State effort to get long-term jobless back to work showing successA new initiative to get unemployed South Dakotans back in the job market is showing promise after one month, state officials say.
By: Frannie Sprouls, The Daily Republic
A new initiative to get unemployed South Dakotans back in the job market is showing promise after one month, state officials say.
On May 1, Gov. Dennis Daugaard announced a new initiative called Re-Employment Intensive Services, to help unemployment insurance claimants get back to work quickly.
One month later, the South Dakota Department of Labor and Regulation reported 186 people had participated statewide. As of June 12, 94 were still receiving services.
The program requires anyone who has received unemployment benefits for more than 10 weeks to seek one-on-one assistance from a DLR local office.
Daugaard said previous studies have shown when unemployment claimants receive one-on-one help, the amount of time on benefits is shorter.
“So far, that is proving to be true with this initiative,” Daugaard said. “The Department of Labor and Regulation is providing excellent services that are getting people back to work.”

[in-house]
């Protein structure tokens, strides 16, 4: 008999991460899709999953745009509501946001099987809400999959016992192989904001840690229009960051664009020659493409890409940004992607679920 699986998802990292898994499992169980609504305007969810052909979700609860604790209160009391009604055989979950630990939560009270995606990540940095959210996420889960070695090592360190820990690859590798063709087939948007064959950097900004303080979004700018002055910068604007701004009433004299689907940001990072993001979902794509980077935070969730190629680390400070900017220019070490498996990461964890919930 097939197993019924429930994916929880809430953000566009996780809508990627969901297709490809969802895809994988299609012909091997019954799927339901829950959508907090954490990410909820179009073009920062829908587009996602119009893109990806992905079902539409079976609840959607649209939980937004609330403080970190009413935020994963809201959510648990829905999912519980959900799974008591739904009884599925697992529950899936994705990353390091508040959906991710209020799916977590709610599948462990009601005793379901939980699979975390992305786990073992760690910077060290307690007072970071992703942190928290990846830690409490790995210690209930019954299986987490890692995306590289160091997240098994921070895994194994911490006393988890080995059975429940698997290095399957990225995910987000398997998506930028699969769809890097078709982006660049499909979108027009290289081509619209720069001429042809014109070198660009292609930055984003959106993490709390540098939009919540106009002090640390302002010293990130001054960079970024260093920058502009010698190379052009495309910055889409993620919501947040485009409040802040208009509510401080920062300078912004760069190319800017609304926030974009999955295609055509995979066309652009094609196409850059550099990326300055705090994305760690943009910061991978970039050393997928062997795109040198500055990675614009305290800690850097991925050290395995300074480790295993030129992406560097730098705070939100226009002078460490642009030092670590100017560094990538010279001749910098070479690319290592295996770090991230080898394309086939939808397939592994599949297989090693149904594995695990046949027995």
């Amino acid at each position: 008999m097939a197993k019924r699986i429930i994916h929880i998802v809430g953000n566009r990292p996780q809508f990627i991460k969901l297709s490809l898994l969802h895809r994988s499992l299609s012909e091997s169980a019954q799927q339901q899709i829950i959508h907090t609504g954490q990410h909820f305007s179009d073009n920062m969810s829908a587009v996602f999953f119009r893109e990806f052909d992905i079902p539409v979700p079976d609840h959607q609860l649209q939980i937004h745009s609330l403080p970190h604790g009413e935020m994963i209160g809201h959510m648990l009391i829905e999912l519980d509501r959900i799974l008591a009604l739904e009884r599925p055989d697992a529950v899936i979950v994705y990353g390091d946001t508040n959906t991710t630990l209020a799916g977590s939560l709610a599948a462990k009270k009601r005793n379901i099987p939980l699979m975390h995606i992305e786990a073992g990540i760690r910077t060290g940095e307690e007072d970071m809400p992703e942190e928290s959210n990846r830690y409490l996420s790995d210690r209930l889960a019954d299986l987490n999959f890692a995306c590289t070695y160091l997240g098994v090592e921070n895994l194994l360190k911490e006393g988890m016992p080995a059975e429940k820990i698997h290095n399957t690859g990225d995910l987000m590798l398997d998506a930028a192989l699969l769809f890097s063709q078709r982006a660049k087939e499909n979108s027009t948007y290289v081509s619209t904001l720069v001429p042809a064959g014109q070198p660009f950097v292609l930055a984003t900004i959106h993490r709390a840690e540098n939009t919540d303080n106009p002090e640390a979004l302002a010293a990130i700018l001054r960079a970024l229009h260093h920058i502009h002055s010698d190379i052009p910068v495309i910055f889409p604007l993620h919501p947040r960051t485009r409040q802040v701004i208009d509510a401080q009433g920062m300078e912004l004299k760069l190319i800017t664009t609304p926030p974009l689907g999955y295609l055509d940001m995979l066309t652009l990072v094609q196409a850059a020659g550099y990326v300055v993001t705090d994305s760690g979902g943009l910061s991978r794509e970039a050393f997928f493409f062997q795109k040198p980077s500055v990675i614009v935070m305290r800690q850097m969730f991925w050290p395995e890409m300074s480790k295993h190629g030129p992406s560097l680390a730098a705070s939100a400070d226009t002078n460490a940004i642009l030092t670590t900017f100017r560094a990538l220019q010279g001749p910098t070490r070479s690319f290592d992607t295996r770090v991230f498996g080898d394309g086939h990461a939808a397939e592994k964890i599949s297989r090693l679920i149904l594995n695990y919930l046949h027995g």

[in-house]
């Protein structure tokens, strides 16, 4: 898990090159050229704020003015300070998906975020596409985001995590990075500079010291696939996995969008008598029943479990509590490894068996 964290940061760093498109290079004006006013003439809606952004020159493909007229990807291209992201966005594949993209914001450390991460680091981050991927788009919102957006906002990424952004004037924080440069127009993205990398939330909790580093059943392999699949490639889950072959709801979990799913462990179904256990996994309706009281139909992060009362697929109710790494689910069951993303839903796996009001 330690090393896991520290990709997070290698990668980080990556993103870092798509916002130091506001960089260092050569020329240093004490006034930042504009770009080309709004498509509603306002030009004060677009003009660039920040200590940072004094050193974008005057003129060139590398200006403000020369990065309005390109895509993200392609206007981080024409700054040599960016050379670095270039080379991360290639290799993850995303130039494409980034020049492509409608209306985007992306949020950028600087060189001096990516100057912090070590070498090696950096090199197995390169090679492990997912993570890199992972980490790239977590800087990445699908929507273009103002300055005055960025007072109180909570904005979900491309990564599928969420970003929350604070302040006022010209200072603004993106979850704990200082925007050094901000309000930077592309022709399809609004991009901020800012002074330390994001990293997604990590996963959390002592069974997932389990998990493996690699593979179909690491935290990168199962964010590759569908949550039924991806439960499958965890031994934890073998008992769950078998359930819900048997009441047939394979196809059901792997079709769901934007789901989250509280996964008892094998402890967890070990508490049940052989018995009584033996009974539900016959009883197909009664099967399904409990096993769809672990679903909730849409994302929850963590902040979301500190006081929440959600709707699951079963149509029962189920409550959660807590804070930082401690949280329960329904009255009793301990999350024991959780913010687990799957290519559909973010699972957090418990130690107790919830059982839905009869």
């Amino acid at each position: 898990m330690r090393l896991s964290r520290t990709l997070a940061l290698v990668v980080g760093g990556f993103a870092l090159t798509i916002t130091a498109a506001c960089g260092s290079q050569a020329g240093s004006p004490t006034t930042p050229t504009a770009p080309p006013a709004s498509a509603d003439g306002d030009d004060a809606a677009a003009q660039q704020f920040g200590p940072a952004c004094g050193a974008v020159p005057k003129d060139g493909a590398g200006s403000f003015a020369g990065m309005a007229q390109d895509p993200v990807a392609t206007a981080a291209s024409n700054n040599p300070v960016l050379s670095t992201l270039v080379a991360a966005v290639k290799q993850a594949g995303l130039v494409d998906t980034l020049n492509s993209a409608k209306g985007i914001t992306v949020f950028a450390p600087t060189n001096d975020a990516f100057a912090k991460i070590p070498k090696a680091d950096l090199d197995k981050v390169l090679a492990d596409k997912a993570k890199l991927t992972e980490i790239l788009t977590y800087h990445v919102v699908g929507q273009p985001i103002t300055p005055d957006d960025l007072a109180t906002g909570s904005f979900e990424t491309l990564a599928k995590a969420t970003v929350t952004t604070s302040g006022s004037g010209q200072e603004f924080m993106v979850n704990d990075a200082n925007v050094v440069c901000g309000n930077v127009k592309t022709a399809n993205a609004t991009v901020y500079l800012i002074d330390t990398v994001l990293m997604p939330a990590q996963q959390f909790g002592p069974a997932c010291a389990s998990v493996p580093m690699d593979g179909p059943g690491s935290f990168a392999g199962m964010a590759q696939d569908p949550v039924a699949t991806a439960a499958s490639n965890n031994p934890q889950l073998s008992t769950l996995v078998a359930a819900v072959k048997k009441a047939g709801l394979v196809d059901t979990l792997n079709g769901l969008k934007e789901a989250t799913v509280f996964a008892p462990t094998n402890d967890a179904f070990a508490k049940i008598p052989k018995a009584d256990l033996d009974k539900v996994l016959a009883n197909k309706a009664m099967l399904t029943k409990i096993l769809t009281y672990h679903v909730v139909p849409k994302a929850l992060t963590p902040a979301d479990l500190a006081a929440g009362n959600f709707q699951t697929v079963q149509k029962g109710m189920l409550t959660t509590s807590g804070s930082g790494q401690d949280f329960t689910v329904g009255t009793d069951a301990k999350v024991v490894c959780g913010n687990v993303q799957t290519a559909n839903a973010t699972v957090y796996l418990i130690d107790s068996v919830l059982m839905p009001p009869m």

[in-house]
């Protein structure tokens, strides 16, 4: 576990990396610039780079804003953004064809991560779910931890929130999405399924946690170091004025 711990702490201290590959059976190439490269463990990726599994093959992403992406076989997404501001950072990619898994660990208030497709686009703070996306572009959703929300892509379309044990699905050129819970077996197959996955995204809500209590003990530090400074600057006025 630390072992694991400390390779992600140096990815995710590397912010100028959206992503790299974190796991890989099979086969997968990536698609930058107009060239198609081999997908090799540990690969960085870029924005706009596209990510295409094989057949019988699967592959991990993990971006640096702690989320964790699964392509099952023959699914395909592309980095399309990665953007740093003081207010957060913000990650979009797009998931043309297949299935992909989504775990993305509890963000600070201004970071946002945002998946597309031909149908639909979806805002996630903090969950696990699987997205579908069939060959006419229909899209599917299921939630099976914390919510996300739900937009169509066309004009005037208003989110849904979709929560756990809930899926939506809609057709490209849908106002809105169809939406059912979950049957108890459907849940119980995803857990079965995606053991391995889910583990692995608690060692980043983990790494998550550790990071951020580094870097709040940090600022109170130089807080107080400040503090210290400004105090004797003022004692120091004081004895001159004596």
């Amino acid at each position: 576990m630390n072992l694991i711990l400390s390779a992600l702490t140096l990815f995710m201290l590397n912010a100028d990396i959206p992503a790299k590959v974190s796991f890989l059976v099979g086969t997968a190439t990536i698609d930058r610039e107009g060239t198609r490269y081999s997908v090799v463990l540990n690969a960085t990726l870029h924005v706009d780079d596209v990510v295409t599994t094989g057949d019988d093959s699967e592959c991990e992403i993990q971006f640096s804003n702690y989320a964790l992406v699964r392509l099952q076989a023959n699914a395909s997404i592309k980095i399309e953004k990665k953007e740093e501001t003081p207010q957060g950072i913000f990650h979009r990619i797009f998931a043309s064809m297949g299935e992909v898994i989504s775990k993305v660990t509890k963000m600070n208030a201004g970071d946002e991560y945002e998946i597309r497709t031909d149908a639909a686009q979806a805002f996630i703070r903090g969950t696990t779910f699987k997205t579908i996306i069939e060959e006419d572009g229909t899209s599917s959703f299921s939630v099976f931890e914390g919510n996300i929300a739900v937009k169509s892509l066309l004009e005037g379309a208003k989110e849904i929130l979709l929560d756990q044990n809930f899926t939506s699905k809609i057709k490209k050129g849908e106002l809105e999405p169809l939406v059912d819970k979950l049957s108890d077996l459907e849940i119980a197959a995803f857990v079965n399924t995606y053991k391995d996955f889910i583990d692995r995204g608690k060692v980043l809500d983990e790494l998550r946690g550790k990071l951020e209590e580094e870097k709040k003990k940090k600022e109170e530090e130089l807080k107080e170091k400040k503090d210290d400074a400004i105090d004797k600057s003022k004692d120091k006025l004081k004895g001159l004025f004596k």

Failure to participate in the program results in the loss of unemployment benefits.
Those not included are those working seasonal jobs, said Pauline Heier, DLR director of the Division of Unemployment Insurance.
Dawn Dovre, DLR director of public affairs, said participants are looking at different career options, examining their skill sets, going through training and looking at job openings.
Of the original set of participants, 92 either found new jobs or are pursuing other opportunities.
“Some of them may have gone to school on their own that we can’t account for,” Dovre said. “They may have found a job on their own or they moved out of state.”
The DLR does not have much information beyond the total numbers, such as which areas of the state most claimants are residing.
Dovre said as this is a new initiative that is only one month old, the DLR will have a better idea as the program progresses.
“We’re not breaking (the numbers) down by area,” Dovre said. “We’re still not able to see which employer people have gone to.”